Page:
Is Your Occupation Also Your Preoccupation?
Let’s face it. With all the demands of the workplace and all the details of a family it’s only a matter of time before one bumps into the other. And many of us end up cheating our families when the commitments of both collide. In this practical book, Andy Stanley will help you...
• establish priorities and boundaries to protect what you value most.
• learn the difference between saying your family is your priority and actually making them your priority.
• discover tested strategies for easing tensions at home and at work.
Watch as this powerful book transforms your life from time-crunching craziness to life-changing success.
Includes a four-week discussion guide
Previously released as Choosing to Cheat
|Publisher:||The Crown Publishing Group|
|Product dimensions:||5.22(w) x 8.52(h) x 0.43(d)|
About the Author
Communicator, author, and pastor, Andy Stanley founded Atlanta-based North Point Ministries in 1995. Today, NPM is comprised of six churches in the Atlanta area and a network of ninety churches around the globe collectively serving nearly 185,000 people weekly. As host of Your Move with Andy Stanley, with over seven million messages consumed each month through television and podcasts, and author of more than twenty books, including The New Rules for Love, Sex & Dating, Ask It, How to Be Rich, Deep & Wide, Visioneering, and Next Generation Leader, he is considered one of the most influential pastors in America. Andy and his wife, Sandra, have three grown children and live near Atlanta.
Read an Excerpt
Joel Manby entered the work force with all the subtlety of a meteor entering the earth’s atmosphere. With an MBA from Harvard and tremendous leadership instincts, he was destined, it seemed, to move from one accomplishment to the next.
Growing up, Joel had watched his father work sunup to sundown plowing fields, mowing lawns, and working in a factory. But somehow the family never seemed to get ahead. With the opportunities Joel had been given to make a better life, he felt a responsibility before God to be a good steward of those prospects. In essence, he felt called by God to achieve his maximum career potential as a servant-leader in business.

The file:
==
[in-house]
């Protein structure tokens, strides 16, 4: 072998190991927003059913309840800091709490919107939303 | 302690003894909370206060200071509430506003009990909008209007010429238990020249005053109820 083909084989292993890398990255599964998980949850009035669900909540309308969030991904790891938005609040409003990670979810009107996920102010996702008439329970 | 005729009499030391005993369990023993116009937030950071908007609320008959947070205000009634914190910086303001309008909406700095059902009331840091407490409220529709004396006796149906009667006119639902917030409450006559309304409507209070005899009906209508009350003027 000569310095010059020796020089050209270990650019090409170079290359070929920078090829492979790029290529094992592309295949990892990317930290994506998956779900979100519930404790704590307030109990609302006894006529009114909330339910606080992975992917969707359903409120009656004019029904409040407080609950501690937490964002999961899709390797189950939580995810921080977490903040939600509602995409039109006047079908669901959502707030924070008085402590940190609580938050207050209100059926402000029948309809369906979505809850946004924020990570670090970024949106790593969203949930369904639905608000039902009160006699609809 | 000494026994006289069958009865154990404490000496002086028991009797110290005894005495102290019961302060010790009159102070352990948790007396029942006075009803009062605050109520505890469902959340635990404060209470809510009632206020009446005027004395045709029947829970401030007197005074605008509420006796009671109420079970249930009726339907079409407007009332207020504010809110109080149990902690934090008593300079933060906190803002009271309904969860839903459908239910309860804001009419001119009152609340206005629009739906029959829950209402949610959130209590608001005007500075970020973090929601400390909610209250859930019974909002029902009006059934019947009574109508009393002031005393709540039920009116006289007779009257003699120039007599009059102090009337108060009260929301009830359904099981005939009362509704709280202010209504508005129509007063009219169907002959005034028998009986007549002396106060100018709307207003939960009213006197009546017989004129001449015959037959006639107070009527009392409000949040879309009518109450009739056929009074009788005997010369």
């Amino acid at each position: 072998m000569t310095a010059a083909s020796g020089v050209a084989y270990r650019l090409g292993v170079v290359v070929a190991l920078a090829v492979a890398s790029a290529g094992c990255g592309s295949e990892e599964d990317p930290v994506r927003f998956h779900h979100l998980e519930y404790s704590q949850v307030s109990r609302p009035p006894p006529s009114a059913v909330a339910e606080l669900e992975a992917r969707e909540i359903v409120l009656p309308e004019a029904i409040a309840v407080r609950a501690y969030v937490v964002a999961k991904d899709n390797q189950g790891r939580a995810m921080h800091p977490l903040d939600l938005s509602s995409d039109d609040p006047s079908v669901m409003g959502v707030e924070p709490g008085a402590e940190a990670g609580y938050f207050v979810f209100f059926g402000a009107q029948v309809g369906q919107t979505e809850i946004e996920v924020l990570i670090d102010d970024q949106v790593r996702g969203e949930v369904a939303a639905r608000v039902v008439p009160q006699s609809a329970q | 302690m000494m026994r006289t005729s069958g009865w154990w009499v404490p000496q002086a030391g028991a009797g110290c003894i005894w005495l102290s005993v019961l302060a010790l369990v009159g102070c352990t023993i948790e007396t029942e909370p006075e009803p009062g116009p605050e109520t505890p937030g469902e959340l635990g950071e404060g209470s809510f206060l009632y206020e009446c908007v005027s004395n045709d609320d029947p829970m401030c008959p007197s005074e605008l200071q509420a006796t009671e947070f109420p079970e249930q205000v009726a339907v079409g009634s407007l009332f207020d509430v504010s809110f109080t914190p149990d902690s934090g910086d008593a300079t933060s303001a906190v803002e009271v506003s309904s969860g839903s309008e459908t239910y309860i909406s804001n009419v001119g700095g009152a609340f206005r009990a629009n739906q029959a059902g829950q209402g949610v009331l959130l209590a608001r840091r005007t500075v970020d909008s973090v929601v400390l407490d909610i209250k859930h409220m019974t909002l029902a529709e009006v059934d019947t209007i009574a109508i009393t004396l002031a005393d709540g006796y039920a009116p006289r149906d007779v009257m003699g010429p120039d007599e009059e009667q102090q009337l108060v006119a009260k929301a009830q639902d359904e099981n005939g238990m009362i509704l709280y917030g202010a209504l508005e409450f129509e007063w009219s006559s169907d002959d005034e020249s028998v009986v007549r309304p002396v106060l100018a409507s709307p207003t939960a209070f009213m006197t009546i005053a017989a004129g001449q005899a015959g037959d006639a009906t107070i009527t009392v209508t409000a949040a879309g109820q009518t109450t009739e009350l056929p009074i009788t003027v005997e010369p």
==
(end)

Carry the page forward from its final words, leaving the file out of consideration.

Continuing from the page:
And achieve he did.
Upon graduating from Harvard, Joel was offered his dream job—he was one of the first four people hired for a new General Motors start-up soon to be known as Saturn. As part of this groundbreaking team, Joel distinguished himself in the auto industry.
Fueled by that early success, Joel moved up quickly through the GM ranks. His skills, gifts, and work ethic made him perfectly suited for high-level executive leadership. He was destined for the top. At the age of thirty-four, he received an incredible offer to become the president of Saab Cars USA. So he left GM to take on a whole new level of demands. Joel excelled in his new position, and with the success came more responsibility.
Joel was soon put in charge of Saab in Asia, South America, and Canada as well. There seemed to be no limit to his future, but at the same time, there seemed to be no end to his frustration. You see, career wasn’t the only arena in which Joel had goals for his life. He and his wife, Marki, had dreams for their family as well. By the time Joel reached his peak at Saab, they had three daughters. While each of Joel’s promotions took them a step closer to reaching their financial goals, each demanded more of his time as well. Time that he knew belonged to Marki and the kids.